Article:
I recently read "The Game," Neil Strauss's famous bible of pickup artistry that thrust the previously underground PUA culture into the mainstream spotlight.
Though the community has changed since this exposé hit the shelves, a timeless theme of the novel is that men have a drive toward understanding the world around us. Despite their idiosyncratic approaches to seduction, the characters chronicled in the novel built their craft using the scientific process, ruthless efficiency, and a dedication worthy of admiration. We owe these guys a lot for the inroads they made into understanding the female psyche, even if their vernacular and specific routines now seem dated.
That said, the book is no hagiography of Mystery and his fellow "mPUAs." Though the quality and quantity of tail they conquered is proof these guys were passing the Turing test for alpha, Strauss chronicles how internally they were light years from being the naturals they attempted to emulate. One of the most engaging and fascinating themes of the book was how most of the PUAs were deeply troubled and unfulfilled. Obliquely acknowledging this deficiency at one point, Mystery hints at the idea of creating a forum to build and share non-game value:
"I envision this lounge as not being about pickup, but rather about something bigger: life goals. Women are a huge part of that, and we work together to help each other obtain them. However, I’d like to extend our topics to money, social status, and other ambitions.
I think one of life’s biggest difficulties is not being able to share your problems honestly. So, state your issues here, and you have a hundred intelligent, trustworthy men who can assist you.
Also, tell us your goals and objectives. If you don’t have any, now is the time to make them. I want to see all of us get our shit together and reach self-fulfillment. Travel, women, money, social status, whatever. Let’s assist each other along the way. Let’s all work on the same projects and synergize our efforts like a corporation."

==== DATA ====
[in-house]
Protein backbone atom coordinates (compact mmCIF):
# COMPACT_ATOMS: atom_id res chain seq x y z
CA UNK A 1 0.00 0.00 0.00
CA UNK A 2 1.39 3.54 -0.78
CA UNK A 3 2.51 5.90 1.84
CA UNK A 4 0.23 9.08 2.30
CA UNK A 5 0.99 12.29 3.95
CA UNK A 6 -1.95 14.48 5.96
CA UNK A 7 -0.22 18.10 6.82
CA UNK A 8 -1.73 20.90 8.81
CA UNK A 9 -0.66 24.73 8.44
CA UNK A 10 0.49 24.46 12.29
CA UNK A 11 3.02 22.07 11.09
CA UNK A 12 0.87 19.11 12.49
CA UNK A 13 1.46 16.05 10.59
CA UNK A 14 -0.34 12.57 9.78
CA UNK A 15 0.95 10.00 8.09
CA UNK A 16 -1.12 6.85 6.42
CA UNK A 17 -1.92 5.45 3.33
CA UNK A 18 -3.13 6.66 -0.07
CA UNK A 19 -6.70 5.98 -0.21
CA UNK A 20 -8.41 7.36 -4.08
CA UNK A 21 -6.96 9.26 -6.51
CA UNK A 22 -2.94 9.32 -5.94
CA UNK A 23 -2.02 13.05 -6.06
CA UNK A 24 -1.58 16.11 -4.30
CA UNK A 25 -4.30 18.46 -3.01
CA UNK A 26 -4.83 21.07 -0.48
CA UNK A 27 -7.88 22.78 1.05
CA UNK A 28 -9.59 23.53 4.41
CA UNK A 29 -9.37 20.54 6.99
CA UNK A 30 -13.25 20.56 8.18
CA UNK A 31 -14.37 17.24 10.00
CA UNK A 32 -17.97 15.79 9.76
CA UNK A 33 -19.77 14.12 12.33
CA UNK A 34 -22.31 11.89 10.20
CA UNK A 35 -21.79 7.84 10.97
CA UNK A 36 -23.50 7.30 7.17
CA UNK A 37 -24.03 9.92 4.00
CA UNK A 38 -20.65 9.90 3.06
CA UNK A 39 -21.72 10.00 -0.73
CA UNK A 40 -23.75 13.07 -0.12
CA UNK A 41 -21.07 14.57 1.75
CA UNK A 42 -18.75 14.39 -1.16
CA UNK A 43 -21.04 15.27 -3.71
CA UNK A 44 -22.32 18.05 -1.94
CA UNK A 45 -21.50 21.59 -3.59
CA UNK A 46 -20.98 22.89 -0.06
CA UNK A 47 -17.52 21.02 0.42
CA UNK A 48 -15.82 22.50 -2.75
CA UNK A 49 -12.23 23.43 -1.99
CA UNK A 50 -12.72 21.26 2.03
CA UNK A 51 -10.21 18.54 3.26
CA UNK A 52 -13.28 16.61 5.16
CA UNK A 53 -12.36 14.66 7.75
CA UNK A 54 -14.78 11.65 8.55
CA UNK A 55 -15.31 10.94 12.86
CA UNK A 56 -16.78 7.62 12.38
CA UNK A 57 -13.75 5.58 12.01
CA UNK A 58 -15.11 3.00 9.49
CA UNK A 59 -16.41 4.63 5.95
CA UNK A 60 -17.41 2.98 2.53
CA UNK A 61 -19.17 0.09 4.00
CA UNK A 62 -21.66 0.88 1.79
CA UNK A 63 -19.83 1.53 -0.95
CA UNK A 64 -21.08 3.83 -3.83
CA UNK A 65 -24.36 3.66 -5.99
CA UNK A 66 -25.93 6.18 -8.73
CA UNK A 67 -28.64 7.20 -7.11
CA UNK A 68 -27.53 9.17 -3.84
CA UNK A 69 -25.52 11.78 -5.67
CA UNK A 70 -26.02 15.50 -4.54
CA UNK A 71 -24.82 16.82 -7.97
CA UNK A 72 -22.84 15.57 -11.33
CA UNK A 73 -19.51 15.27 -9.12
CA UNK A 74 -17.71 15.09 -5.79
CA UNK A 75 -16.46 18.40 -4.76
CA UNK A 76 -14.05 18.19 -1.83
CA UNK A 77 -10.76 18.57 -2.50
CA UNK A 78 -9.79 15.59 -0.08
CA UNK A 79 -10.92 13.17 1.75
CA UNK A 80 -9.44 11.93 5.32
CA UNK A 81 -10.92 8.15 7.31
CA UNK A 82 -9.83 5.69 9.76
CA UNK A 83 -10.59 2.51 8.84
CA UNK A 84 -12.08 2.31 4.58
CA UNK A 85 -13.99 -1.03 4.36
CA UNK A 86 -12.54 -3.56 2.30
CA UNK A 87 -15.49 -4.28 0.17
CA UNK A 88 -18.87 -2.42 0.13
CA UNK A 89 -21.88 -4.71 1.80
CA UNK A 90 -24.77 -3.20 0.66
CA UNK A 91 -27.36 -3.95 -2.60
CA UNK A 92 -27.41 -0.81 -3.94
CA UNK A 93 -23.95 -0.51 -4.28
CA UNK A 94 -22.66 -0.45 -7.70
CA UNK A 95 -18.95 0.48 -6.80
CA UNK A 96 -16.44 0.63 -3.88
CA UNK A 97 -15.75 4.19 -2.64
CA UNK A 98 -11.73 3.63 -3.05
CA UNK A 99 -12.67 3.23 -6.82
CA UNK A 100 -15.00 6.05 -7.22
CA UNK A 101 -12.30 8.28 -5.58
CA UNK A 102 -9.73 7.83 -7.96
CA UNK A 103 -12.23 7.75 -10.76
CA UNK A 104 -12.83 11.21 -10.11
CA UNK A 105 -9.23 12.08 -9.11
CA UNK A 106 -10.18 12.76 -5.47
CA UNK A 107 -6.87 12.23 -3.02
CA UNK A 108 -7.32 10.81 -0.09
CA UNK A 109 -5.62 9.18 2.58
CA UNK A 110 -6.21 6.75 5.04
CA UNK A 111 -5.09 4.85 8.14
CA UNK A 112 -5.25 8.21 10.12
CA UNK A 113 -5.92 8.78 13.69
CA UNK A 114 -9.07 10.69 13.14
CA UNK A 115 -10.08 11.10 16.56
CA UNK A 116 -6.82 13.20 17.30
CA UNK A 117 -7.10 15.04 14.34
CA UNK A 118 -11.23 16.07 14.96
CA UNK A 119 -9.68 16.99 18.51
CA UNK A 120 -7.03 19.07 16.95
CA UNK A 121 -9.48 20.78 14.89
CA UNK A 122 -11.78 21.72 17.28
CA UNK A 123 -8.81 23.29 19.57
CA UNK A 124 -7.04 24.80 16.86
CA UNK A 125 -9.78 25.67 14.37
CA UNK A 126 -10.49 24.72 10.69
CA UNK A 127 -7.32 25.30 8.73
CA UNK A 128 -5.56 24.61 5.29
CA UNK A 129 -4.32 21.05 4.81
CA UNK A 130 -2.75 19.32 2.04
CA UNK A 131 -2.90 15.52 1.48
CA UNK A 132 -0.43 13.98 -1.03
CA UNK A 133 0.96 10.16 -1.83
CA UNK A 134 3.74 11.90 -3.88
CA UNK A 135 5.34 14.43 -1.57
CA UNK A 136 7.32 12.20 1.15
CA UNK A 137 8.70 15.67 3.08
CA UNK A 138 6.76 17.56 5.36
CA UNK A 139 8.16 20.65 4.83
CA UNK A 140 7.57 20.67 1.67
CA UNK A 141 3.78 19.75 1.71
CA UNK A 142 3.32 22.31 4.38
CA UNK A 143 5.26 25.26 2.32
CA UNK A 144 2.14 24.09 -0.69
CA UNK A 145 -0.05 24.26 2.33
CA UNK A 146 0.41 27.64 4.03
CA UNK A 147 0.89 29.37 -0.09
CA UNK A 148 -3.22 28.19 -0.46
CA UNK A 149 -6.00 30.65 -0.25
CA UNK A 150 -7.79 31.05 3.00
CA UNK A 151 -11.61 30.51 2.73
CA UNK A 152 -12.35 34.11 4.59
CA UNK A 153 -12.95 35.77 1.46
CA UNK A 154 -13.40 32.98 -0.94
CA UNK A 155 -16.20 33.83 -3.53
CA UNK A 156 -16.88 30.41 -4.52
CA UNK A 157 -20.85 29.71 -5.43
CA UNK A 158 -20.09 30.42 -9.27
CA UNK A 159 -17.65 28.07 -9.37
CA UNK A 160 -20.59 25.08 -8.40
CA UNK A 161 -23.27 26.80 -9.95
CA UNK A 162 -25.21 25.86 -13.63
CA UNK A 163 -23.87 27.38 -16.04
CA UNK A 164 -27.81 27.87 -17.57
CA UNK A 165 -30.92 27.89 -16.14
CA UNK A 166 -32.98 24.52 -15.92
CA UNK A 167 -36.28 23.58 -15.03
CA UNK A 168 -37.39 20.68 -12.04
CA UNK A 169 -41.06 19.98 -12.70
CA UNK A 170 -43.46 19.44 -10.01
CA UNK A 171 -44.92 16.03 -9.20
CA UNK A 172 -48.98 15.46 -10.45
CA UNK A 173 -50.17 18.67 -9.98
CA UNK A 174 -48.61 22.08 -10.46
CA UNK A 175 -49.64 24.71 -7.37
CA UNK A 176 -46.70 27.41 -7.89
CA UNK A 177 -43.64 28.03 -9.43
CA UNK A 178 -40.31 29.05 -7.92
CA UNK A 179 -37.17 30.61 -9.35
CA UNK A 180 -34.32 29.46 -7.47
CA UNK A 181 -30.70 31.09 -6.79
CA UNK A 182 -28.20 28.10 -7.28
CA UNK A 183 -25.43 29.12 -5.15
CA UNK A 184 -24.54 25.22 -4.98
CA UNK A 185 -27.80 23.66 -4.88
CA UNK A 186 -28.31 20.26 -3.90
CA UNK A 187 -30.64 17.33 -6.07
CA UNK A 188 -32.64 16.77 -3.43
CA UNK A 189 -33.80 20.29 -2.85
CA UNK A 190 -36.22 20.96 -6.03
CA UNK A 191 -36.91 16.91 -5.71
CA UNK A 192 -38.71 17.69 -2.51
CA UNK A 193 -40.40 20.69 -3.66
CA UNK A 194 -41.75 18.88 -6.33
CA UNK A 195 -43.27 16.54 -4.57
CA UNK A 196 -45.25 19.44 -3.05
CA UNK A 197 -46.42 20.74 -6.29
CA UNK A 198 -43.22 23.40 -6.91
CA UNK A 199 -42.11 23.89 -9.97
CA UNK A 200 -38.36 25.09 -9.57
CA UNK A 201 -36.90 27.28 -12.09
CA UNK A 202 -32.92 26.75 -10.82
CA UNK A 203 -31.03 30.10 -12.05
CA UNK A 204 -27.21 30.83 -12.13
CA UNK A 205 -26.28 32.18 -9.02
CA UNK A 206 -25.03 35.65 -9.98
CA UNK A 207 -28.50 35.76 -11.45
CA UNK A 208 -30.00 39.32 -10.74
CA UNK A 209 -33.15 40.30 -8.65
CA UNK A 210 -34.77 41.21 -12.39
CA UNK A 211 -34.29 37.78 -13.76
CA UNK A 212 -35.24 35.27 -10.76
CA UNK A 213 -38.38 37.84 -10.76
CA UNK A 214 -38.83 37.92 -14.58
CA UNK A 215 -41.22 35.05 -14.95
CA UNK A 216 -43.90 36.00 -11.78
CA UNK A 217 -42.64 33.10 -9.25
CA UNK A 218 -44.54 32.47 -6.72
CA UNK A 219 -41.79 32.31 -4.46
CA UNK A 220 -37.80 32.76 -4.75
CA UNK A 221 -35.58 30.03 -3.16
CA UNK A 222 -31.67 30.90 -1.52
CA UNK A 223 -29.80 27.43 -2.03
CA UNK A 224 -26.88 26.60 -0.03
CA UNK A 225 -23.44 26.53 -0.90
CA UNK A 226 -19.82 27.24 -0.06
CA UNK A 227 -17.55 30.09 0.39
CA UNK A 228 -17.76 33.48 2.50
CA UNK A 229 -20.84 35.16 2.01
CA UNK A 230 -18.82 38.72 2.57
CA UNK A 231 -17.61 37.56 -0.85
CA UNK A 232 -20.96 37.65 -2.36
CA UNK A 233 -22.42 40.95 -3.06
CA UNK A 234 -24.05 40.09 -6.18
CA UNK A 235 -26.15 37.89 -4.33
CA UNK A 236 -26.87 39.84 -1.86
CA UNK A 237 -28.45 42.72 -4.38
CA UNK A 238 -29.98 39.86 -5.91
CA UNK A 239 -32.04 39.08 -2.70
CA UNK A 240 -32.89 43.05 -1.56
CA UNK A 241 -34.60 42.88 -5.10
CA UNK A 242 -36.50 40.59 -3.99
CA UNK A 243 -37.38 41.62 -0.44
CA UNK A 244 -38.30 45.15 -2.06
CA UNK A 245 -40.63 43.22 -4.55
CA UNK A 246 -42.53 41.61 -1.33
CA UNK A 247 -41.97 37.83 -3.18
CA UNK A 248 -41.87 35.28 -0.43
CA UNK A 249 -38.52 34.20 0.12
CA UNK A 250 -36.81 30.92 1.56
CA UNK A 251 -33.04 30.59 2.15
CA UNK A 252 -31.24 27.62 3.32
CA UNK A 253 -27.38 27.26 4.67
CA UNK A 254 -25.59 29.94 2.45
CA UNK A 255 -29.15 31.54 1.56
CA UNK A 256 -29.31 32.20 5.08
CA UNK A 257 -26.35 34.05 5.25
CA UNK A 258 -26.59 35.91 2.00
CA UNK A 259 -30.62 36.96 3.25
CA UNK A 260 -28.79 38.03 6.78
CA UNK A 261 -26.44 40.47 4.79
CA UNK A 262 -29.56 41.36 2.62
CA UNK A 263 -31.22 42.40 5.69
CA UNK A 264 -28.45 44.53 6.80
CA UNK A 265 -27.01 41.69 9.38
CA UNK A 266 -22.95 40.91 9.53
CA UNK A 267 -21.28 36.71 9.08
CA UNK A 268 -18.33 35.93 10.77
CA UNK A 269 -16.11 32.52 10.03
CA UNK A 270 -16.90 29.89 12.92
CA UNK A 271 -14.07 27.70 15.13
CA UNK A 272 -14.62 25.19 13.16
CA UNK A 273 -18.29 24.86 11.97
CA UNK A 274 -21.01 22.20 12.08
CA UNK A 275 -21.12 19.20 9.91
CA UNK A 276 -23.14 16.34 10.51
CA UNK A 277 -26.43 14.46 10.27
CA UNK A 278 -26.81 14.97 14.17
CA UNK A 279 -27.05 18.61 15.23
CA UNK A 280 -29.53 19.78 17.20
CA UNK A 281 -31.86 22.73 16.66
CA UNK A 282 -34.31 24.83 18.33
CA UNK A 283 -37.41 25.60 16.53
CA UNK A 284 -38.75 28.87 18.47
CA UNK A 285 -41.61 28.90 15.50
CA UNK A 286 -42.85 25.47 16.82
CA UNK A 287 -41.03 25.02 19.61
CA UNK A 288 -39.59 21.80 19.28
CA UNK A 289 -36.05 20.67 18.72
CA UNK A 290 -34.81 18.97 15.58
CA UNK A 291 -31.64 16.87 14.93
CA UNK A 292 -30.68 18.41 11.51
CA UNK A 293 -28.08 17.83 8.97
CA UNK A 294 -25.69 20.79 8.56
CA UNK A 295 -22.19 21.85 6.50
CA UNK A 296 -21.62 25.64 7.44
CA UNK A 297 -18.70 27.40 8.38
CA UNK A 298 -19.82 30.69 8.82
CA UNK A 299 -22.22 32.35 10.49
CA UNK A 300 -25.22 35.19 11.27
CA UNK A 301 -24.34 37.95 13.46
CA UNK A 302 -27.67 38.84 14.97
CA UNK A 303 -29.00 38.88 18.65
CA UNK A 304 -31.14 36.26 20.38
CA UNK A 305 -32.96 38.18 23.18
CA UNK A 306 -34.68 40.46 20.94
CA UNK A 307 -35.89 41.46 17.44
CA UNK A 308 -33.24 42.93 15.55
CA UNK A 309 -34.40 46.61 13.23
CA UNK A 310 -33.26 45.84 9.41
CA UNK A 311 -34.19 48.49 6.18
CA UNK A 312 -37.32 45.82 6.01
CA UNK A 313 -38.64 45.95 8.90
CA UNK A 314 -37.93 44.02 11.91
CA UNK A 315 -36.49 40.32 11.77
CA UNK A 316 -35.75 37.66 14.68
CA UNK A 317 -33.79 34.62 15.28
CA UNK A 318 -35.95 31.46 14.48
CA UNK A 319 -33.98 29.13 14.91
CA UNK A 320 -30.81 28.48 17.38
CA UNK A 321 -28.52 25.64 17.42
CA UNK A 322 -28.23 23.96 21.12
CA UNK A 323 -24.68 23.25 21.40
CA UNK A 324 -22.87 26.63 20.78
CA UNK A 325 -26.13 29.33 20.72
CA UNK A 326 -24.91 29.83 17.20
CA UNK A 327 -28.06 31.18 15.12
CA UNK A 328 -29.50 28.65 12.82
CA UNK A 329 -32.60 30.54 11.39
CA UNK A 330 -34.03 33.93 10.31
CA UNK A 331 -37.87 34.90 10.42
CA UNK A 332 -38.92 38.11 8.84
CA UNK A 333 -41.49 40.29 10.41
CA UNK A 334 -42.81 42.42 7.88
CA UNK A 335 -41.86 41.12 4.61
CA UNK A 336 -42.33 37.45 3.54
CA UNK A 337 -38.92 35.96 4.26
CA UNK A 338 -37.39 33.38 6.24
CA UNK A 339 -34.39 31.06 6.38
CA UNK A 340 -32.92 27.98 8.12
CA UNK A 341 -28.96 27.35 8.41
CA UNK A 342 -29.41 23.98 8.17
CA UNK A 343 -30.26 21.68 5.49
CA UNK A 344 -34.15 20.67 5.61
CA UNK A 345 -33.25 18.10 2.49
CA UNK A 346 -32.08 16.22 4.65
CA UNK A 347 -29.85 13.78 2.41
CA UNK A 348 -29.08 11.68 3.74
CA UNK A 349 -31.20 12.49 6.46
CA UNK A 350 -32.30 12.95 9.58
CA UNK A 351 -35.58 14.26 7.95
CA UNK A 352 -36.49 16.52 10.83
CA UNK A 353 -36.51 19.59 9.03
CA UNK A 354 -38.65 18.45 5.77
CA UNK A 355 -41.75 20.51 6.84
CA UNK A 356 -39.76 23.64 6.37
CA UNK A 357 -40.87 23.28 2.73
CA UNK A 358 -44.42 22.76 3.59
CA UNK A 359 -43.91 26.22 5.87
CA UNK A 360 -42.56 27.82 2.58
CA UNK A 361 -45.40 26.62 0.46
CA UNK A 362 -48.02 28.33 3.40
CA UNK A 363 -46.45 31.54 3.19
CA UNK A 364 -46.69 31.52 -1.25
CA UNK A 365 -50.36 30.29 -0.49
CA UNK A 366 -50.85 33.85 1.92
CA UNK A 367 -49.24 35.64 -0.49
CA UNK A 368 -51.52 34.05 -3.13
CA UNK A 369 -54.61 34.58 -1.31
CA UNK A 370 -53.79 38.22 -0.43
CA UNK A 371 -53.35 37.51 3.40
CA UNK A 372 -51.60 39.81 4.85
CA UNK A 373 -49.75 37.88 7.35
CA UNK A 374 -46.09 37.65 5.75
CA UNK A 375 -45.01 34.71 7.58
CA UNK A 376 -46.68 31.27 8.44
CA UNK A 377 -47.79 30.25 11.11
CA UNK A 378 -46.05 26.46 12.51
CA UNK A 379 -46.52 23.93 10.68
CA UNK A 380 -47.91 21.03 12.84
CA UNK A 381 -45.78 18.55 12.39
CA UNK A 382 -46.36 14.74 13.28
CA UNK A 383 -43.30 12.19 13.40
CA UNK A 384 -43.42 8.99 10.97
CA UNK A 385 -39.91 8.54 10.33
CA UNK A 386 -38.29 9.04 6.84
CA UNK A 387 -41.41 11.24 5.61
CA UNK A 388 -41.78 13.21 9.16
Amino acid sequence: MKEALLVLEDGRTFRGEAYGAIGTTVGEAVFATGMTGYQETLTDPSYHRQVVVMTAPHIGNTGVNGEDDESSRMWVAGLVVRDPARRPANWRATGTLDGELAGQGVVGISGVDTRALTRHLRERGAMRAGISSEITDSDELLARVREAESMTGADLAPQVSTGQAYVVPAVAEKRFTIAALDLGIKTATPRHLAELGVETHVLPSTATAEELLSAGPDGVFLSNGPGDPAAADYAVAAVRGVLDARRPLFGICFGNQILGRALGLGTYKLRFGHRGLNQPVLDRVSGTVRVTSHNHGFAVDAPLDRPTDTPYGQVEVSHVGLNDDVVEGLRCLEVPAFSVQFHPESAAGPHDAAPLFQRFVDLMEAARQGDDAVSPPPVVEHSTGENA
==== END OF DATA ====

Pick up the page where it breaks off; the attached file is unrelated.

Unfortunately Mystery couldn't follow through on his own advice. Despite having had a show on VH1 and more ass than most of us could imagine, he is a tragic figure in the novel --- a manic genius with innumerable gifts but the curses of depression, sloth, and fear of success. He is constantly making grand plans about magic shows and fame, none of which come to fruition during the narrative.
Mystery's self-medication to assuage the internal disconnect between ambition and accomplishment was to approach, approach, and approach some more. Strauss eventually realizes the short-sightedness of this method during one of his own seductions, at a party where he was essentially dynamite fishing due to his fame and status:
She asked, "What do you do for a living?"
"What?" I replied. I couldn’t believe she would ask that, but she seemed to need that piece of information in order to explain my status at the party and her attraction to me.
"What do you do?" she asked again.
And that’s when I had the epiphany: Sarging is for losers.
Somewhere along the line, sarging became seen as the goal of pickup. But the point of the game is not to get good at sarging. When you sarge, every night is a new one. You’re not building anything but a skillset. What got me laid on my birthday was not sarging but lifestyle. And building a lifestyle is cumulative. Everything you do counts and brings you closer to your goal.
The current Manosphere is picking up slack where the first generation failed. The Roosh forum is one example of a place where like-minded men can share tips on girls, money, lifestyle, health, travel, and the other things that make a man's life worth living. I can only imagine how the characters in the novel would have been better served with the resources available today.
That the community has evolved markedly in the last decade is not an indictment of the book by any means. Strauss's ability as a writer makes the book informative, entertaining, and fast-paced. I recommend you pick up a copy for both historical and entertainment value.